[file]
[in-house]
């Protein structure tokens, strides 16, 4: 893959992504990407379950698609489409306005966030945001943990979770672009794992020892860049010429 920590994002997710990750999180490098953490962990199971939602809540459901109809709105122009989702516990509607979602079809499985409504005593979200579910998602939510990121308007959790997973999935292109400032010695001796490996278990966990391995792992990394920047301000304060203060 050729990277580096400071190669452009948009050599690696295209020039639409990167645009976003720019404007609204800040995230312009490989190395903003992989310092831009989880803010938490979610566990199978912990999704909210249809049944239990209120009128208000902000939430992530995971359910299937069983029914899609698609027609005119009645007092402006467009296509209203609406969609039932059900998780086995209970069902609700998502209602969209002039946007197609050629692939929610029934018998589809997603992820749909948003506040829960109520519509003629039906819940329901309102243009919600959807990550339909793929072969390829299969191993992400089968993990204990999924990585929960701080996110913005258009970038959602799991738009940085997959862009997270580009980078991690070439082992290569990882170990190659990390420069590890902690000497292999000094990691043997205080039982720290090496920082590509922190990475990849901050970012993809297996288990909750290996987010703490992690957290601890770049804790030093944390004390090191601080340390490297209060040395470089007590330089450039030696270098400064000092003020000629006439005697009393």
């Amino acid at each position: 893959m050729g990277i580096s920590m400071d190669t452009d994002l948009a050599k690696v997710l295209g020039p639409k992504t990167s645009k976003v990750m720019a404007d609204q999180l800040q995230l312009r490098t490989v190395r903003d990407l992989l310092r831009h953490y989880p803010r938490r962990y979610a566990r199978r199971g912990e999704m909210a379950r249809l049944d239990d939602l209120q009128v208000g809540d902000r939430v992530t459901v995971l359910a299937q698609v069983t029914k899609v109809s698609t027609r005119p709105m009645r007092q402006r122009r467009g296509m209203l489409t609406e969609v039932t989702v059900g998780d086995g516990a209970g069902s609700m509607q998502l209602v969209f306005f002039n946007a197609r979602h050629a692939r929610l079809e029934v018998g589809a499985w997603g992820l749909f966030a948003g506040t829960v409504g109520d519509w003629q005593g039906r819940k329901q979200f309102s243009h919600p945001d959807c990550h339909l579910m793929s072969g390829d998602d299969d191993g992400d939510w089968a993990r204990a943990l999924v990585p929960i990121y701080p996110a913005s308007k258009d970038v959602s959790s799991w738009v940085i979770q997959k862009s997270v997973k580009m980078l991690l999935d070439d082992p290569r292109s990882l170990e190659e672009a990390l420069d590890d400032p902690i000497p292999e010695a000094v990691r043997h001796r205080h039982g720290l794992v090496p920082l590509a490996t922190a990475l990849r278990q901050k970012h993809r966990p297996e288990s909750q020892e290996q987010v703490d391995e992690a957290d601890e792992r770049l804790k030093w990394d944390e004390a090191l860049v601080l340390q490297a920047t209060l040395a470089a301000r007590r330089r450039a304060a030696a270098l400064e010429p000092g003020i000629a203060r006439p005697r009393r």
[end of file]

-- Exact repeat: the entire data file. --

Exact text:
[in-house]
């Protein structure tokens, strides 16, 4: 893959992504990407379950698609489409306005966030945001943990979770672009794992020892860049010429 920590994002997710990750999180490098953490962990199971939602809540459901109809709105122009989702516990509607979602079809499985409504005593979200579910998602939510990121308007959790997973999935292109400032010695001796490996278990966990391995792992990394920047301000304060203060 050729990277580096400071190669452009948009050599690696295209020039639409990167645009976003720019404007609204800040995230312009490989190395903003992989310092831009989880803010938490979610566990199978912990999704909210249809049944239990209120009128208000902000939430992530995971359910299937069983029914899609698609027609005119009645007092402006467009296509209203609406969609039932059900998780086995209970069902609700998502209602969209002039946007197609050629692939929610029934018998589809997603992820749909948003506040829960109520519509003629039906819940329901309102243009919600959807990550339909793929072969390829299969191993992400089968993990204990999924990585929960701080996110913005258009970038959602799991738009940085997959862009997270580009980078991690070439082992290569990882170990190659990390420069590890902690000497292999000094990691043997205080039982720290090496920082590509922190990475990849901050970012993809297996288990909750290996987010703490992690957290601890770049804790030093944390004390090191601080340390490297209060040395470089007590330089450039030696270098400064000092003020000629006439005697009393």
């Amino acid at each position: 893959m050729g990277i580096s920590m400071d190669t452009d994002l948009a050599k690696v997710l295209g020039p639409k992504t990167s645009k976003v990750m720019a404007d609204q999180l800040q995230l312009r490098t490989v190395r903003d990407l992989l310092r831009h953490y989880p803010r938490r962990y979610a566990r199978r199971g912990e999704m909210a379950r249809l049944d239990d939602l209120q009128v208000g809540d902000r939430v992530t459901v995971l359910a299937q698609v069983t029914k899609v109809s698609t027609r005119p709105m009645r007092q402006r122009r467009g296509m209203l489409t609406e969609v039932t989702v059900g998780d086995g516990a209970g069902s609700m509607q998502l209602v969209f306005f002039n946007a197609r979602h050629a692939r929610l079809e029934v018998g589809a499985w997603g992820l749909f966030a948003g506040t829960v409504g109520d519509w003629q005593g039906r819940k329901q979200f309102s243009h919600p945001d959807c990550h339909l579910m793929s072969g390829d998602d299969d191993g992400d939510w089968a993990r204990a943990l999924v990585p929960i990121y701080p996110a913005s308007k258009d970038v959602s959790s799991w738009v940085i979770q997959k862009s997270v997973k580009m980078l991690l999935d070439d082992p290569r292109s990882l170990e190659e672009a990390l420069d590890d400032p902690i000497p292999e010695a000094v990691r043997h001796r205080h039982g720290l794992v090496p920082l590509a490996t922190a990475l990849r278990q901050k970012h993809r966990p297996e288990s909750q020892e290996q987010v703490d391995e992690a957290d601890e792992r770049l804790k030093w990394d944390e004390a090191l860049v601080l340390q490297a920047t209060l040395a470089a301000r007590r330089r450039a304060a030696a270098l400064e010429p000092g003020i000629a203060r006439p005697r009393r």